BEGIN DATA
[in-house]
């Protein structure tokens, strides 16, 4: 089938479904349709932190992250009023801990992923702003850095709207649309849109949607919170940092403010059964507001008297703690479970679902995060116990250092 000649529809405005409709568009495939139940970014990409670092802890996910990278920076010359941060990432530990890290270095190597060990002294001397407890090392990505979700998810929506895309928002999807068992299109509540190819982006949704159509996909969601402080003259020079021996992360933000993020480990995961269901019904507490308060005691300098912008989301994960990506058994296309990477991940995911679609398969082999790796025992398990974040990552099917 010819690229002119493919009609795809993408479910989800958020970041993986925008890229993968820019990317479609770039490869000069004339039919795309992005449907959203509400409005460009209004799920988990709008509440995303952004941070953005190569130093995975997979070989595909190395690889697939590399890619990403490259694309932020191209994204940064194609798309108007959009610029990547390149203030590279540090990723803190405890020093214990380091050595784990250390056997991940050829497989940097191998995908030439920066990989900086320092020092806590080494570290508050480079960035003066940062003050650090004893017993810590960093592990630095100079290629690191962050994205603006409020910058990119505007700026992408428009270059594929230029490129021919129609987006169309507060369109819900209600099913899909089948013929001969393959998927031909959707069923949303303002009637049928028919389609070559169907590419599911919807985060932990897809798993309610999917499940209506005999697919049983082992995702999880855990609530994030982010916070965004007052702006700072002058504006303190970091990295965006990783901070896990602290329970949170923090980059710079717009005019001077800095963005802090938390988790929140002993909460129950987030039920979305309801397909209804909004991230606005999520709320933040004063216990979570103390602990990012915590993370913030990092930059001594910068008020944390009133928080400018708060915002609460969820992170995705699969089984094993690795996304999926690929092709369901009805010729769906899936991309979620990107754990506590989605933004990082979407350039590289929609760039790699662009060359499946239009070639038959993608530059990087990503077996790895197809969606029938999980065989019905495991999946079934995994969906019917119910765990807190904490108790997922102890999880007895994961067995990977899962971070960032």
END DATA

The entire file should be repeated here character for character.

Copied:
[in-house]
């Protein structure tokens, strides 16, 4: 089938479904349709932190992250009023801990992923702003850095709207649309849109949607919170940092403010059964507001008297703690479970679902995060116990250092 000649529809405005409709568009495939139940970014990409670092802890996910990278920076010359941060990432530990890290270095190597060990002294001397407890090392990505979700998810929506895309928002999807068992299109509540190819982006949704159509996909969601402080003259020079021996992360933000993020480990995961269901019904507490308060005691300098912008989301994960990506058994296309990477991940995911679609398969082999790796025992398990974040990552099917 010819690229002119493919009609795809993408479910989800958020970041993986925008890229993968820019990317479609770039490869000069004339039919795309992005449907959203509400409005460009209004799920988990709008509440995303952004941070953005190569130093995975997979070989595909190395690889697939590399890619990403490259694309932020191209994204940064194609798309108007959009610029990547390149203030590279540090990723803190405890020093214990380091050595784990250390056997991940050829497989940097191998995908030439920066990989900086320092020092806590080494570290508050480079960035003066940062003050650090004893017993810590960093592990630095100079290629690191962050994205603006409020910058990119505007700026992408428009270059594929230029490129021919129609987006169309507060369109819900209600099913899909089948013929001969393959998927031909959707069923949303303002009637049928028919389609070559169907590419599911919807985060932990897809798993309610999917499940209506005999697919049983082992995702999880855990609530994030982010916070965004007052702006700072002058504006303190970091990295965006990783901070896990602290329970949170923090980059710079717009005019001077800095963005802090938390988790929140002993909460129950987030039920979305309801397909209804909004991230606005999520709320933040004063216990979570103390602990990012915590993370913030990092930059001594910068008020944390009133928080400018708060915002609460969820992170995705699969089984094993690795996304999926690929092709369901009805010729769906899936991309979620990107754990506590989605933004990082979407350039590289929609760039790699662009060359499946239009070639038959993608530059990087990503077996790895197809969606029938999980065989019905495991999946079934995994969906019917119910765990807190904490108790997922102890999880007895994961067995990977899962971070960032």